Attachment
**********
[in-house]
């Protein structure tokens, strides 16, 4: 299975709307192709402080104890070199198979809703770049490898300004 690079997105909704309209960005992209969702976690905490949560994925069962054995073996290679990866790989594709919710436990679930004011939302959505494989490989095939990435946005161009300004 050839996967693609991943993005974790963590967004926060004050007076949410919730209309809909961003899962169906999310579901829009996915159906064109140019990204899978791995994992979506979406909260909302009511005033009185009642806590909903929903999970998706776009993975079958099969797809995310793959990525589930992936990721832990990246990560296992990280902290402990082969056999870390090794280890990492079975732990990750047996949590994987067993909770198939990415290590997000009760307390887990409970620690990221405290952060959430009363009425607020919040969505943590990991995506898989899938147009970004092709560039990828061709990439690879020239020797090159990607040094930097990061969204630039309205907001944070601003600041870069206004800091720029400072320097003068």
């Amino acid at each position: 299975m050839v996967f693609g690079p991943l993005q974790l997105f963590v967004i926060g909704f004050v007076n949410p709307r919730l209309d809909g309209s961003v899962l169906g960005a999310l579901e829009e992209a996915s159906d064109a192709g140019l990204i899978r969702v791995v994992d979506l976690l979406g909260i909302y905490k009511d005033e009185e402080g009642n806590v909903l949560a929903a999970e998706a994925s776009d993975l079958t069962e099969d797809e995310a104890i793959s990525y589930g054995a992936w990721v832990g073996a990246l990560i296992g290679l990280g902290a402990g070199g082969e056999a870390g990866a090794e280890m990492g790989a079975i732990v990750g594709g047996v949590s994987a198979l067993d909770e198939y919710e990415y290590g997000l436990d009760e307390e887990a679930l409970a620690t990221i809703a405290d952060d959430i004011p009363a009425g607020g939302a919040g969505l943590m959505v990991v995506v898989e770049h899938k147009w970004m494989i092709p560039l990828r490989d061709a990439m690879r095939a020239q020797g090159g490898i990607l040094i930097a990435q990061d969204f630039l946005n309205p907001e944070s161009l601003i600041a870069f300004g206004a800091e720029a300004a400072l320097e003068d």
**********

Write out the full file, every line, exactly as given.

[in-house]
């Protein structure tokens, strides 16, 4: 299975709307192709402080104890070199198979809703770049490898300004 690079997105909704309209960005992209969702976690905490949560994925069962054995073996290679990866790989594709919710436990679930004011939302959505494989490989095939990435946005161009300004 050839996967693609991943993005974790963590967004926060004050007076949410919730209309809909961003899962169906999310579901829009996915159906064109140019990204899978791995994992979506979406909260909302009511005033009185009642806590909903929903999970998706776009993975079958099969797809995310793959990525589930992936990721832990990246990560296992990280902290402990082969056999870390090794280890990492079975732990990750047996949590994987067993909770198939990415290590997000009760307390887990409970620690990221405290952060959430009363009425607020919040969505943590990991995506898989899938147009970004092709560039990828061709990439690879020239020797090159990607040094930097990061969204630039309205907001944070601003600041870069206004800091720029400072320097003068």
């Amino acid at each position: 299975m050839v996967f693609g690079p991943l993005q974790l997105f963590v967004i926060g909704f004050v007076n949410p709307r919730l209309d809909g309209s961003v899962l169906g960005a999310l579901e829009e992209a996915s159906d064109a192709g140019l990204i899978r969702v791995v994992d979506l976690l979406g909260i909302y905490k009511d005033e009185e402080g009642n806590v909903l949560a929903a999970e998706a994925s776009d993975l079958t069962e099969d797809e995310a104890i793959s990525y589930g054995a992936w990721v832990g073996a990246l990560i296992g290679l990280g902290a402990g070199g082969e056999a870390g990866a090794e280890m990492g790989a079975i732990v990750g594709g047996v949590s994987a198979l067993d909770e198939y919710e990415y290590g997000l436990d009760e307390e887990a679930l409970a620690t990221i809703a405290d952060d959430i004011p009363a009425g607020g939302a919040g969505l943590m959505v990991v995506v898989e770049h899938k147009w970004m494989i092709p560039l990828r490989d061709a990439m690879r095939a020239q020797g090159g490898i990607l040094i930097a990435q990061d969204f630039l946005n309205p907001e944070s161009l601003i600041a870069f300004g206004a800091e720029a300004a400072l320097e003068d």